Can you tell a story in 6 words or less? Hmmm….let’s try:
She just left…I am exhausted.
Thank God, good things still happen.
We came. We conquered. We celebrated.
Hot fudge sundae. I am stuffed.
We kissed. She melted. Mop please!*
Find satisfaction for now, regret tomorrow.*
The challenge to tell a story in 6 words or less was posted on the ASTD National page on LinkedIN. What an interesting idea to paint a picture in a few words–leaving much to the imagination. As I read through the discussion posts, I wondered how we might incorporate this challenge into a training design:
4MAT Connect Activity (Step 1 of a 4MAT Training Design): Encourage the learners to reflect on their experiences around the training concept. Have them write a story about their experience in 6 words or less. Imagine learners reflecting on their experiences of “great mentor relationships” or difficulty in “resolving conflicts” or “being part of a powerful team”. What stories might they share in 6 words or less? What powerful dialogue might emerge as the learners explored their 6 Word Stories further?
Who are YOU? In 6 words or less, can you tell your story?
How else might we use a “6 Words or Less” Story Exercise?
*Posted comments on ASTD LinkedIn page
I took along David Rock and Linda Page’s book, Coaching with the Brain in Mind, on a recent trip to an off-site train the trainer program. This is an excellent “textbook” for 4MAT trainers interested in learning the brain basis for effective transformation of behaviors. Rock and Page reference Bandler and Grinder’s work on paradigm shifts calling them “the difference that makes a difference”. They go on to give us metaphors for this shift including, “a curtain lifted”, “a light went on” or “I’m seeing with new eyes”. As I read this, I thought what a great 4MAT Connect step for a design. For example, imagine opening with this as a Connect activity:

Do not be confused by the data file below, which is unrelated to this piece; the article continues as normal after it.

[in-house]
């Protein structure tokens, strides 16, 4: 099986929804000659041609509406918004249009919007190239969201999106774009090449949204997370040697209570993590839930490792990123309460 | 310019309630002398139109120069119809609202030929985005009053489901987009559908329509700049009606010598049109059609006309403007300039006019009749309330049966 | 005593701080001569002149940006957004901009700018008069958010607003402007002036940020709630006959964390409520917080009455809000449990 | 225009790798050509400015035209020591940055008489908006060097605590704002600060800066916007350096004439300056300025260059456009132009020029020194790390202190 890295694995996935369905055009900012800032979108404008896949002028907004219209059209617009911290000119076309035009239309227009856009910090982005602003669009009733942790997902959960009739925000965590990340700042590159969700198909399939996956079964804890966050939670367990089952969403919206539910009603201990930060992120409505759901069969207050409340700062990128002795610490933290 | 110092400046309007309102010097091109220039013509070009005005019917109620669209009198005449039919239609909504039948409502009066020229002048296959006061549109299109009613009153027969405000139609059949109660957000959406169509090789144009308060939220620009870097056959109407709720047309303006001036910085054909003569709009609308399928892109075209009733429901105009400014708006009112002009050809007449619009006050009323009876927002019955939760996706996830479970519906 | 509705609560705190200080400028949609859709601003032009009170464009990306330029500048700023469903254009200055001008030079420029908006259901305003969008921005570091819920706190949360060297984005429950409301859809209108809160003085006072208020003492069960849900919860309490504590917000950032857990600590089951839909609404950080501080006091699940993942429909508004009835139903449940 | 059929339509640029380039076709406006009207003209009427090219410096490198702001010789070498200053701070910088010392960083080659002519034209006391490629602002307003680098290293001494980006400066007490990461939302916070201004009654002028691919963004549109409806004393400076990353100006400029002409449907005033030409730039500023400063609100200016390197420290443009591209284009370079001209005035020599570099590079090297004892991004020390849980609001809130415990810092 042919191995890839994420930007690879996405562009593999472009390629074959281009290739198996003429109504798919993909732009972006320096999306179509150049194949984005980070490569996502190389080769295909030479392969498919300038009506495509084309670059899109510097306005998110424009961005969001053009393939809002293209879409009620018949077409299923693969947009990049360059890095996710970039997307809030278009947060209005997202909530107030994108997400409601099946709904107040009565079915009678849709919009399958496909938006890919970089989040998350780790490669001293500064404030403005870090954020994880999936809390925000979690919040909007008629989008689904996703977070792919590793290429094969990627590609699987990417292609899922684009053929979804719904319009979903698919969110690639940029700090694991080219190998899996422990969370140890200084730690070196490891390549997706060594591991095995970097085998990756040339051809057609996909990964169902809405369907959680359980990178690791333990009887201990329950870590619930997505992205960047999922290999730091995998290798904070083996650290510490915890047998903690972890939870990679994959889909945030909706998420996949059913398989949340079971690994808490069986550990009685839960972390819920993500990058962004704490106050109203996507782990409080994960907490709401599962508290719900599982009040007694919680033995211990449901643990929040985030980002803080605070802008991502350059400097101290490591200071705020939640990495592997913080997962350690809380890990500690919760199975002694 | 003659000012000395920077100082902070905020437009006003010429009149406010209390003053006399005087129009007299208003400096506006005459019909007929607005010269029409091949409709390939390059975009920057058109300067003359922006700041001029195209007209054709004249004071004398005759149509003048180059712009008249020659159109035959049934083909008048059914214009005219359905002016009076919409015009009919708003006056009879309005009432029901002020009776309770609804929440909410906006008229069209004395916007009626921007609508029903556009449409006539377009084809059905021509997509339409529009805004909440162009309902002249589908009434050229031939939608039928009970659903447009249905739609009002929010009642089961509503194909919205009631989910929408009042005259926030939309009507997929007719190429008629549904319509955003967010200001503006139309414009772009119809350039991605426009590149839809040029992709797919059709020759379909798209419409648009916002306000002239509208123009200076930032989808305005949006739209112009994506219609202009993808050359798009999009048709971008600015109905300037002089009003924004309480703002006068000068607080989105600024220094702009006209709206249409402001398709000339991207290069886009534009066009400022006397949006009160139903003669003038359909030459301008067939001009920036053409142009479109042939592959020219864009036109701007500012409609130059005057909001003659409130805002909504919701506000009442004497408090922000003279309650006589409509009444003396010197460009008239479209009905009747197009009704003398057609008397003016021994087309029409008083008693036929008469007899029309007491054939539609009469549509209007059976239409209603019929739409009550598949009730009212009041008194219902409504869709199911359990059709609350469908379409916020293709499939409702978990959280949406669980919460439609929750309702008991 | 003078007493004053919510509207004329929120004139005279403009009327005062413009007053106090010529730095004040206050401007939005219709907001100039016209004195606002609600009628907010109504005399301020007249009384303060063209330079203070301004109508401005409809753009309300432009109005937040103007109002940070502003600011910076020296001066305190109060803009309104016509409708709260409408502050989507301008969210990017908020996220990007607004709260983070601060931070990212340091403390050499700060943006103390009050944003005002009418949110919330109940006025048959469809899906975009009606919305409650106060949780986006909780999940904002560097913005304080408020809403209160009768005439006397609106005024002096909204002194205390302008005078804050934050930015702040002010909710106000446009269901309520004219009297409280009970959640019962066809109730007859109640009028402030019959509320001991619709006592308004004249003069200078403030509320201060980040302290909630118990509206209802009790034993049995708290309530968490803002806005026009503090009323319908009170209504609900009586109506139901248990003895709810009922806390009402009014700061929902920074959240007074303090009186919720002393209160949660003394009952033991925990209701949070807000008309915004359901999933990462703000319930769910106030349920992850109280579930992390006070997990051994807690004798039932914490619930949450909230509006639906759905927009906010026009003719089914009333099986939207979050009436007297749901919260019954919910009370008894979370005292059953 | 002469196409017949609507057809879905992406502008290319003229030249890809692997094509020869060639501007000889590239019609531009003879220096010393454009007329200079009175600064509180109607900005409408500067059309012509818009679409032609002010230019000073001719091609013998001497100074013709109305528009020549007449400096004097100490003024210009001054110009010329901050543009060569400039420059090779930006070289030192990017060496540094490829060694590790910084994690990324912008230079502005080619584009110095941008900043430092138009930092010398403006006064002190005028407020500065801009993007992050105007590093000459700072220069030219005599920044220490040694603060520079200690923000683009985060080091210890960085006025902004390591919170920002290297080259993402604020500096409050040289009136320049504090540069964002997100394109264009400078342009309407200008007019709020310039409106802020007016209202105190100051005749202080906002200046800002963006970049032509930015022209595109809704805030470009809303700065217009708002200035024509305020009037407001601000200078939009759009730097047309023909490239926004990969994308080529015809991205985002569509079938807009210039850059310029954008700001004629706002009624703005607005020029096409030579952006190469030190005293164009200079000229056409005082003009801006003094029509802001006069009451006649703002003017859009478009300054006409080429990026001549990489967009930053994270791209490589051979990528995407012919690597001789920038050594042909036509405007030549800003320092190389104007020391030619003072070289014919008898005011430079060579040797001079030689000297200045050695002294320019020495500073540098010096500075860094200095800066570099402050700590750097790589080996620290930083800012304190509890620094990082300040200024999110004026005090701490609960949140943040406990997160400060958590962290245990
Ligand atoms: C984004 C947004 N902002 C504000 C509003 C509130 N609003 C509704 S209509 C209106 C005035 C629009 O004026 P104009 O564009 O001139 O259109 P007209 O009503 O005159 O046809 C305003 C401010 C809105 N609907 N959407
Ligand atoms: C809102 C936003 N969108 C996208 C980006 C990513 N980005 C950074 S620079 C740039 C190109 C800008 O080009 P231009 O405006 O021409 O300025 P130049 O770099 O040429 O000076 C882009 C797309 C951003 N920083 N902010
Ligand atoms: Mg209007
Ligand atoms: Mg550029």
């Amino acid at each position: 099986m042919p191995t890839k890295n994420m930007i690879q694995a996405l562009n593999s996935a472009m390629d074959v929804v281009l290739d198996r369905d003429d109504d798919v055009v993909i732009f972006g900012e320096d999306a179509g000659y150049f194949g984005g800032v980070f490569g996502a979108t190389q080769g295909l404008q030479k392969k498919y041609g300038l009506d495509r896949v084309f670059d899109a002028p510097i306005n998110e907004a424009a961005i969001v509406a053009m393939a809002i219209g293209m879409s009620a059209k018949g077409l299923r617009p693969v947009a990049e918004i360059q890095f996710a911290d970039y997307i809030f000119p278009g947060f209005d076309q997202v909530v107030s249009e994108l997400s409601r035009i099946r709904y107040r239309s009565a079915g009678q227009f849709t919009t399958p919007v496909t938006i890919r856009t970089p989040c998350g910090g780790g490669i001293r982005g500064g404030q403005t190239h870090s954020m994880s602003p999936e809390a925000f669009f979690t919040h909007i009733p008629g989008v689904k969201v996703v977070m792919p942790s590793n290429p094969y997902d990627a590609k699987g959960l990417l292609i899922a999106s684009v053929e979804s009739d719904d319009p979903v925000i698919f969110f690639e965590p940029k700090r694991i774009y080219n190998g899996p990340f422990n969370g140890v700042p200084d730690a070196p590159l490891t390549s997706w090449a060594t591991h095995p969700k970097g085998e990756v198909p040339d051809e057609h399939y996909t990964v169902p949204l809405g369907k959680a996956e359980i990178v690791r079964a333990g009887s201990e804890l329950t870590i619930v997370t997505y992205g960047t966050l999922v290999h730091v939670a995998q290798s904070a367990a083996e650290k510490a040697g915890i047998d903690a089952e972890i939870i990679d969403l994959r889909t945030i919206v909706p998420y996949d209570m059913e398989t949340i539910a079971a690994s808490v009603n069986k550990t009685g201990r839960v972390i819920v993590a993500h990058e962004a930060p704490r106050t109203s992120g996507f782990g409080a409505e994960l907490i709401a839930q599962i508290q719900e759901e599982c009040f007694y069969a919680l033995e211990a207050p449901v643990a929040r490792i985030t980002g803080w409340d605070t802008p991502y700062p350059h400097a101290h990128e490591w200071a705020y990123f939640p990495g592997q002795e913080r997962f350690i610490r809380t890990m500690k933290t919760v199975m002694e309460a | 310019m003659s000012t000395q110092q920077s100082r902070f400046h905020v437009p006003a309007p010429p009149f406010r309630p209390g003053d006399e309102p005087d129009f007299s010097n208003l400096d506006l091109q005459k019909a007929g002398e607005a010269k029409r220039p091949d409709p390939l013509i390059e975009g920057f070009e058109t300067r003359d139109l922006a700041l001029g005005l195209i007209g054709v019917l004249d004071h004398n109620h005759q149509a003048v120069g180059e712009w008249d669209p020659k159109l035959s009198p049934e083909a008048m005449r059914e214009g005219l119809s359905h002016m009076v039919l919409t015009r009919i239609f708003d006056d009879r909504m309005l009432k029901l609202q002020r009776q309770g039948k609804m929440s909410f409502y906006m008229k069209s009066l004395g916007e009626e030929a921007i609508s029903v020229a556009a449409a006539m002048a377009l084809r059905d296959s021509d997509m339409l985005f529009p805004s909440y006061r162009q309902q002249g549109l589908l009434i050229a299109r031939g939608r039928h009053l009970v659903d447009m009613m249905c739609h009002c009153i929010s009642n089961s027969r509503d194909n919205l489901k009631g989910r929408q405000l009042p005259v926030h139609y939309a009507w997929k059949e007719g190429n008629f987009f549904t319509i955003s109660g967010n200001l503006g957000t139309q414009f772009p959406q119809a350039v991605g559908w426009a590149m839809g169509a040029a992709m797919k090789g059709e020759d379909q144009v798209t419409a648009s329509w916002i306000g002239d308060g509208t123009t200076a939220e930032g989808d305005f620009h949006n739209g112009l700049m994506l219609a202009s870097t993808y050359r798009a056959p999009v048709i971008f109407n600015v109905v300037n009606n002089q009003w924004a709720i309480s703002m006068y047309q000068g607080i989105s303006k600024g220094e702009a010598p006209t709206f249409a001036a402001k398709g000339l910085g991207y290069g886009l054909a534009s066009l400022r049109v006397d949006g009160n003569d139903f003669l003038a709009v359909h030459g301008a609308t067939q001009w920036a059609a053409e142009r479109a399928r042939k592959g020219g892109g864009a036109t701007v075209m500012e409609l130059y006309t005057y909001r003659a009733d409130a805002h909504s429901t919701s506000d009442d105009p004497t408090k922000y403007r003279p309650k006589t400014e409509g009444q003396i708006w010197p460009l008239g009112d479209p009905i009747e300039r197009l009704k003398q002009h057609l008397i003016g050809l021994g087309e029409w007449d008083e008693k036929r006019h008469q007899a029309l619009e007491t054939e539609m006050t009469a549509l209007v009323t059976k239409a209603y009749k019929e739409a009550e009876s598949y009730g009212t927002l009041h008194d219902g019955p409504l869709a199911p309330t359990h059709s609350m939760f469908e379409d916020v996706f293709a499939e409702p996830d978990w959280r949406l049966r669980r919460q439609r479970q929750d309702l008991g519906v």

“We have all experienced a moment when everything shifted for us. Sometimes this is a radical shift in our life: a marriage, a birth or a loss. Other times, it is as subtle as comment that someone makes in passing. This is the “difference that makes a difference”. When has a difference made a difference in your life?
Where might you apply this?
A customer service training focused on the little things that make a big difference.
A goal workshop focused on how incremental improvements create the progress.
A creative thinking workshop illustrating how a simple shift in perspective can radically change the view.
In the 4MAT model of design, we emphasize the bigger concept that overarches the content. Concepts transcend the content. Where else might you apply the concept of a “Difference that makes a difference”?